65-year-old high school custodian Thurman Carsten is nearing retirement, but that didn’t stop him from carrying out his usual mission of devastating Galena High School seniors and their families with his heart-rendering version of the Star Spangled Banner.
A four-member honor guard stood at attention centerstage bearing Old Glory and the state state flag, and porting arms.
Carsten was especially thrilled when he learned from Tom Brown, the school’s principal, that the graduating class had requested that he sing this all-American standard for them. Their rite of passage into adulthood surely would not have been complete without it.
Calling it a fantastic way to mark his retirement, his crooning and wide vocal range blew away the audience, and now the video of his performance is blowing away the web.
Although this was a first for Mr. Carsten and his fortunate audience, he is not exactly a rookie when it comes to bursting into song. A regular church goer, he’s used to singing at Sunday services. He was also known around school for singing “Happy Birthday” on occasion to faculty and staff, but his final gig at the school was much more solemn.
35-year-old lawyer Francis Scott Key first penned the inspirational lyrics as a poem on September 14, 1814. Originally called Defence of Fort M’Henry, Key wrote the powerful words after watching the British navy attack Fort McHenry in Maryland during the War of 1812’s Battle of Baltimore.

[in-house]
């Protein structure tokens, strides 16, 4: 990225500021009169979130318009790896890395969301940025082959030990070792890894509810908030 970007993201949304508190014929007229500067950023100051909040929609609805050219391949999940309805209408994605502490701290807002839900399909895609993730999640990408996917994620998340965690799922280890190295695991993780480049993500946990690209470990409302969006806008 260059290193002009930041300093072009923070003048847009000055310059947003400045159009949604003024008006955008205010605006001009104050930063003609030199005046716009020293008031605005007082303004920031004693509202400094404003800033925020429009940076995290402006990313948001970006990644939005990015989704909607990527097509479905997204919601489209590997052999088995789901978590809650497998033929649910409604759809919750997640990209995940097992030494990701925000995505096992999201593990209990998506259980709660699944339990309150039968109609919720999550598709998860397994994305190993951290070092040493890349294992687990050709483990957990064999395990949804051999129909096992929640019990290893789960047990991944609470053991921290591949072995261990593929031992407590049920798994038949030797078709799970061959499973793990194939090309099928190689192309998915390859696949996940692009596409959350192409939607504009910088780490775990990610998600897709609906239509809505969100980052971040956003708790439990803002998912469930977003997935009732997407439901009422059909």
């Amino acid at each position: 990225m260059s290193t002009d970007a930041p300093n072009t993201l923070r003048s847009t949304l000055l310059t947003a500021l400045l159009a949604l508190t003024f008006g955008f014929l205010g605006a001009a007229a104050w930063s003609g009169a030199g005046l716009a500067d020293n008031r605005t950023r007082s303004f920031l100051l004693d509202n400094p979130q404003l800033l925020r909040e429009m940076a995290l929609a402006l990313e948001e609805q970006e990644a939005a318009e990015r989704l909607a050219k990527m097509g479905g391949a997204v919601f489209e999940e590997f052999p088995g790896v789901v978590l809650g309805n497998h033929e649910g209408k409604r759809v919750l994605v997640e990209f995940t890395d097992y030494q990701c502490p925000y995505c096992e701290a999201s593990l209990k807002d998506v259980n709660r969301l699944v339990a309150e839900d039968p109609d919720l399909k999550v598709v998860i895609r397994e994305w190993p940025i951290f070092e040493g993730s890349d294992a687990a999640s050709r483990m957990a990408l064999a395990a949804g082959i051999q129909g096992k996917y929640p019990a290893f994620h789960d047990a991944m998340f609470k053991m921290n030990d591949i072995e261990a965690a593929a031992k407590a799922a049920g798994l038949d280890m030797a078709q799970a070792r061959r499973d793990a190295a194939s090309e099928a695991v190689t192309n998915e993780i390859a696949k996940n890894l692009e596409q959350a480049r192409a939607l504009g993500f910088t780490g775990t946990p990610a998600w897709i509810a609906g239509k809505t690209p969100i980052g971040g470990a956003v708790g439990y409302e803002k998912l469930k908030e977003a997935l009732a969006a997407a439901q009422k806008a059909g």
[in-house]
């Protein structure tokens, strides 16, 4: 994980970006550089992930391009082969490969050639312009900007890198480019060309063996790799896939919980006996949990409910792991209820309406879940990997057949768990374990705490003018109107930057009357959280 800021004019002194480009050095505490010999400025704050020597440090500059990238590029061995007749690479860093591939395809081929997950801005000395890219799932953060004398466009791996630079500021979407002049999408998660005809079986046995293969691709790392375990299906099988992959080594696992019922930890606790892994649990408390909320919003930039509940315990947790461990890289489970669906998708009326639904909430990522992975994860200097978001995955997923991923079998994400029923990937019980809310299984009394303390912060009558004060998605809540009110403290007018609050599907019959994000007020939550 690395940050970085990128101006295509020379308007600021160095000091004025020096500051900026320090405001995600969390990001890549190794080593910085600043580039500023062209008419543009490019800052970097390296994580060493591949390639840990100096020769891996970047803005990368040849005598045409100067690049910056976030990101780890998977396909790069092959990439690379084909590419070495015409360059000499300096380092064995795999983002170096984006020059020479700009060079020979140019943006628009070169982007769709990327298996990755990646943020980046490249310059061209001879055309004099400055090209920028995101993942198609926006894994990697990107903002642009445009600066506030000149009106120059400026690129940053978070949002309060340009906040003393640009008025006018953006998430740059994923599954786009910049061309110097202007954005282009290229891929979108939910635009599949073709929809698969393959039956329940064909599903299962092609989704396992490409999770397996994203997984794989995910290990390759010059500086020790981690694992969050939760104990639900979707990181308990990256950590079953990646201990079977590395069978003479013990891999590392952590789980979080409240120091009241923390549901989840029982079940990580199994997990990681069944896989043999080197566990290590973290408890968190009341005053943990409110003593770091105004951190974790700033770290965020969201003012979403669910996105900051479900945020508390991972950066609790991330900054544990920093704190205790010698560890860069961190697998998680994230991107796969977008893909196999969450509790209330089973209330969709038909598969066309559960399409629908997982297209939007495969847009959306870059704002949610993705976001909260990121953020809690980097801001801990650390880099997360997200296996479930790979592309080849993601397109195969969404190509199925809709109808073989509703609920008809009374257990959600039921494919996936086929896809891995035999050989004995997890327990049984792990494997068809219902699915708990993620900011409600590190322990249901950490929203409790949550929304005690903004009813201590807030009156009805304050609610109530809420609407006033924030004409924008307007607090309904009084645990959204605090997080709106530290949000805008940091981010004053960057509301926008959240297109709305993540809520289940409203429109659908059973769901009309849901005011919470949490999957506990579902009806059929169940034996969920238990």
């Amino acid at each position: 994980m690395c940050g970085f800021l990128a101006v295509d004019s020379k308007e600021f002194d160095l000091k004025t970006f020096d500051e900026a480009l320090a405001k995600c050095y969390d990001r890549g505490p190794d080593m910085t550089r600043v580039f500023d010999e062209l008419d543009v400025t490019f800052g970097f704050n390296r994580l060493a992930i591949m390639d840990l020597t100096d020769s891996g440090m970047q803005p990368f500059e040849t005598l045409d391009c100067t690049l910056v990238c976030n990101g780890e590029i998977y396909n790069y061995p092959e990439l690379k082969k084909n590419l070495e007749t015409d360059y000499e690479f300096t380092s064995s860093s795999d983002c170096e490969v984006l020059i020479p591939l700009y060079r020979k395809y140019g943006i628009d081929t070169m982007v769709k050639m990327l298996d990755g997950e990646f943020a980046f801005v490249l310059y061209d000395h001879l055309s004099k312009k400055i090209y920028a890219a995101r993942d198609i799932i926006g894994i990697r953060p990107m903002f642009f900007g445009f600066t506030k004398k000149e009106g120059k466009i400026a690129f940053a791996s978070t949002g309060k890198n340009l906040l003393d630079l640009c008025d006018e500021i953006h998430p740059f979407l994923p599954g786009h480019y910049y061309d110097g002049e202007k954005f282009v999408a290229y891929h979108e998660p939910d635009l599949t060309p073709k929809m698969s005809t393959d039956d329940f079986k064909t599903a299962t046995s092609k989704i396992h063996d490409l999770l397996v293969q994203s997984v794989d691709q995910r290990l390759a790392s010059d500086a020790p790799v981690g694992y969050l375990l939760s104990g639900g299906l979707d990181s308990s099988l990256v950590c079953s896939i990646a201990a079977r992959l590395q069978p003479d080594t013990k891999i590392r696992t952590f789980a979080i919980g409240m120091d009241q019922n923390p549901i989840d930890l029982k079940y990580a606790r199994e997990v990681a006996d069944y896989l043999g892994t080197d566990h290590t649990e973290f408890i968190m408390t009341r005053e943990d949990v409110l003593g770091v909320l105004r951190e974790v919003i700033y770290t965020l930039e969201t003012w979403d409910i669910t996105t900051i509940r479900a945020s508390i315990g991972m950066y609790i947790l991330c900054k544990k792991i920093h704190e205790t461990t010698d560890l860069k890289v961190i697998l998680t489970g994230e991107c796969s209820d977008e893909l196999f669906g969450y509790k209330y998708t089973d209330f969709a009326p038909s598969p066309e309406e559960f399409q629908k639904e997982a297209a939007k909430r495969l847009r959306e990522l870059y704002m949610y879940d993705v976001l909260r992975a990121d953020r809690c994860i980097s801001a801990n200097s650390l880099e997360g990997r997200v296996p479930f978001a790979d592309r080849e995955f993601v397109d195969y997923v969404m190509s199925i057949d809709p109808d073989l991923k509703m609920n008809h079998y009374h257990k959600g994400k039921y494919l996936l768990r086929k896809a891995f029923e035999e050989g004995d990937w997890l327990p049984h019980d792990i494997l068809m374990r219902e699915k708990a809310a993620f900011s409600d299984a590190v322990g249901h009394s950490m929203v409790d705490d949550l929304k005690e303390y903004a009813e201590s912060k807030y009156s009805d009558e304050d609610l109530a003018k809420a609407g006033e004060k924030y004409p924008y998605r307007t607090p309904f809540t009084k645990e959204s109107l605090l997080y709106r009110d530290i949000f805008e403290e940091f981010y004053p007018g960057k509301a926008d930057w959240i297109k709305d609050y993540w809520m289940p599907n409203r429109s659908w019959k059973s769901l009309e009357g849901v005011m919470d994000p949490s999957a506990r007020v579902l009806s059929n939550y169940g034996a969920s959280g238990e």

he lawyer and poet’s creative motivation was the sight of the US flag, then with its 15 stars and stripes, waving in the wind above the fort as US forces won the battle.
Ironically, the verses were later set to the tune of a popular British tune, To Anacreon in Heaven, by John Stafford Smith. The song was also well-known in the States. Key’s lyrics and Smith’s melody soon became a beloved song about American patriotism.
WATCH “Every American should watch this because it will put pure shivers down your spine”
Not until 1889 did the song receive formal recognition from the US government when the Navy began using it at ceremonies. In 1931, it became the country’s official national anthem by congressional resolution.
Now please watch and enjoy as mild-mannered high school custodian Thurman Carsten bring down the house with the Star-Spangled Banner: